This Lent does seem to be flying by very quickly! We have already thought about Jesus’ temptations in the desert (the first Sunday in Lent) and last week we encountered the transfigured Jesus on Mount Tabor. This week we can pause and take a breath for a moment as our Scripture readings invite us to reflect about two, intimately related things at the very heart of our faith. We are asked to think about our ongoing journey of conversion; that is how our whole life is a project of growing in our relationship with God. However, we also realize afresh how that relationship with God leads us to being “spiritually fruitful.”

Our First Reading (Exodus 3: 1-8, 13-15) tells of an amazing encounter between Moses and God: an encounter that changes Moses’ life forever and also will change the whole destiny of God’s chosen people.  Notice how Moses is just going about his daily business, tending the flock of his father-in-law Jethro. He then notices something unusual: a bush on fire and yet it is not consumed by flames. Moses’ curiosity is pricked and so he goes to investigate further. God calls Moses by his name from the burning bush and a conversation between God and Moses ensues.

Notice too that Moses does have some questions or worries: it is a true conversation or dialogue with God and not a monologue! Finally, God even reveals to Moses His name. Two things are important here. The first is that Moses’ conversation with God is also part of his conversion to accepting God and then doing God’s will. (Not for nothing are our two words conversation and conversion closely related!) And when God reveals His Divine Name, He is also entering into a deep relationship with Moses. As with our own time, so in the time of Moses, knowing a person’s name was not just a simple thing; it meant that the person had revealed something more intimate about themselves that then invites a close relationship with them.

As we know, Moses went on to be a true leader and an instrument of God’s will. Moses also grew in that special, close relationship with God. Not only this: like the fig tree that Jesus refers to in the Gospel (Luke 13: 1-9), Moses was truly fruitful. Both with Moses and with the parable of the fig tree, we also notice that God is patient and caring. He helps those spiritual fruits finally come about. What is more, God does not make instant judgments, as with the two incidents Jesus refers to in the Gospel.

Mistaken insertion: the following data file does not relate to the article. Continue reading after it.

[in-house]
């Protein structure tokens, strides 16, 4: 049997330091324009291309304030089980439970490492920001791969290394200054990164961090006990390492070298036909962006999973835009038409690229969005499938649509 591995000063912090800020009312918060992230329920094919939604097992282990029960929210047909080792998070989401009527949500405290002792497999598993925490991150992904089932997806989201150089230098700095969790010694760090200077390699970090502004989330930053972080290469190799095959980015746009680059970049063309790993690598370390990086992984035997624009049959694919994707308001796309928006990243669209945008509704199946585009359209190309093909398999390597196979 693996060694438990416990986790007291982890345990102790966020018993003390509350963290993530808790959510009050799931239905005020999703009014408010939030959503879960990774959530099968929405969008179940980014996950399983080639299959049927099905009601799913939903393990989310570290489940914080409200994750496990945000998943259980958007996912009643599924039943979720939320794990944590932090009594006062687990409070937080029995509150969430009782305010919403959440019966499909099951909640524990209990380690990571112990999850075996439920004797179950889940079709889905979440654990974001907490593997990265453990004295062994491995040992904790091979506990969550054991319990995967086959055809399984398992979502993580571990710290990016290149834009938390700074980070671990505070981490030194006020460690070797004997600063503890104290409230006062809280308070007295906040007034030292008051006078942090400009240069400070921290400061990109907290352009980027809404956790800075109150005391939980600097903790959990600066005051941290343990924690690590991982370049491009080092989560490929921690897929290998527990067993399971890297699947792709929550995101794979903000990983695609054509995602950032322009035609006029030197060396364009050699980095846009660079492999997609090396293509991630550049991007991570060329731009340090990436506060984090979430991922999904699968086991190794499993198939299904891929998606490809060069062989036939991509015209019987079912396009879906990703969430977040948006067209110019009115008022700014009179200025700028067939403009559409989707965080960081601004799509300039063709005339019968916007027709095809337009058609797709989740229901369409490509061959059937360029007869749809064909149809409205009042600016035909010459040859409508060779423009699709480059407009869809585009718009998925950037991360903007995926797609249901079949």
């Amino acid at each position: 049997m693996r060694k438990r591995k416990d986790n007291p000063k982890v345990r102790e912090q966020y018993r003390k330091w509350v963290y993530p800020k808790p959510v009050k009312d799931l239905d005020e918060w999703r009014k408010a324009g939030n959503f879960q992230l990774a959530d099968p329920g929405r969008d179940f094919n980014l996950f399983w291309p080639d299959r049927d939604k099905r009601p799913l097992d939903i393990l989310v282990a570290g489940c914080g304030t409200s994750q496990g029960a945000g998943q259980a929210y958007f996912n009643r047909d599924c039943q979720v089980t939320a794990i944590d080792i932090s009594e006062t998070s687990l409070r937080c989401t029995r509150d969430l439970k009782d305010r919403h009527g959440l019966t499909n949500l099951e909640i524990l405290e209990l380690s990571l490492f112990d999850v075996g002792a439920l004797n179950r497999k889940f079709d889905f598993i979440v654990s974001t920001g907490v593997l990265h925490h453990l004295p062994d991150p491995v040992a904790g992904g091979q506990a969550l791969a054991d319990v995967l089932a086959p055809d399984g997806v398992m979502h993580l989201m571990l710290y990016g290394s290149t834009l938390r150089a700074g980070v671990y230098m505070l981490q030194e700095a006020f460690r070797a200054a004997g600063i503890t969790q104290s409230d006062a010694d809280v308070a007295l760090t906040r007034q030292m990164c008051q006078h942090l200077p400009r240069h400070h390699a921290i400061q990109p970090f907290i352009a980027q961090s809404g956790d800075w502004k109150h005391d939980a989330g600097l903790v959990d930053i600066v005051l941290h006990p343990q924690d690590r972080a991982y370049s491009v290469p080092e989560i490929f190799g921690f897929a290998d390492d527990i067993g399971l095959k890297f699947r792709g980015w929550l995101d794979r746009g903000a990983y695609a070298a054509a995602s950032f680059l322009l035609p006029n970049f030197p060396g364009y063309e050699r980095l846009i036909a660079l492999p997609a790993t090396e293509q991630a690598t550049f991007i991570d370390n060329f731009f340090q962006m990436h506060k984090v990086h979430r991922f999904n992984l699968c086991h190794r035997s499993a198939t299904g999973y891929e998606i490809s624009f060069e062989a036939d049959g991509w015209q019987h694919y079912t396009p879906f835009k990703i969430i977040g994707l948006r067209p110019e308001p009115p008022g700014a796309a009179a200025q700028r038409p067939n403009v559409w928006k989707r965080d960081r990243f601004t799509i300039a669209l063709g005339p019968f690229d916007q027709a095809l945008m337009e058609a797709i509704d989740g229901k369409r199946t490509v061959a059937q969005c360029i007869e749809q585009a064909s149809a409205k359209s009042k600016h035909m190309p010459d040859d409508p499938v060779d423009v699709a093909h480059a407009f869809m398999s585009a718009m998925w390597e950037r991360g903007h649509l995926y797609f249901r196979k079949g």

As Psalm 103 tells us “the Lord is merciful and gracious, slow to anger and abounding in kindness.” Moses, like any human being, is created by God to be true to his human nature. And what is that human nature? It is quite simple really: to love and to serve God and neighbor; to know what God wants of us and then to do it and to be it. This call to be fruitful is often a very personal one. Moses had his special calling and job to do; that is how God asked him to be fruitful. The same, of course, is true for us.

Our readings give us a pattern of conversation, conversion and of being fruitful. This is crucial for us as we continue our journey of Lent. Lent is very much a season about getting back to basics and to look at our faith with fresh eyes. We are invited to renew our ongoing journey of conversion; especially if that journey has become a bit stale, or if it seems to have lost its way, or if it has become a monologue rather than a conversation. Like Moses, we should still go about our daily business; but let us also be attentive and curious about what God want us to do and to be. Like Moses, God does call us personally, by name.

Let us listen to God’s call and enter into a conversation or dialogue with Him (through prayer, for example). We can talk about our worries and concerns in that conversation. Let us then accept what God asks of us in all the various situations that we meet each day and so be fruitful in those concrete and personal circumstances. Let us also remember that this call to be fruitful is often very personal and particular to us: it is actually how we are to be God’s co-workers, just as Moses was.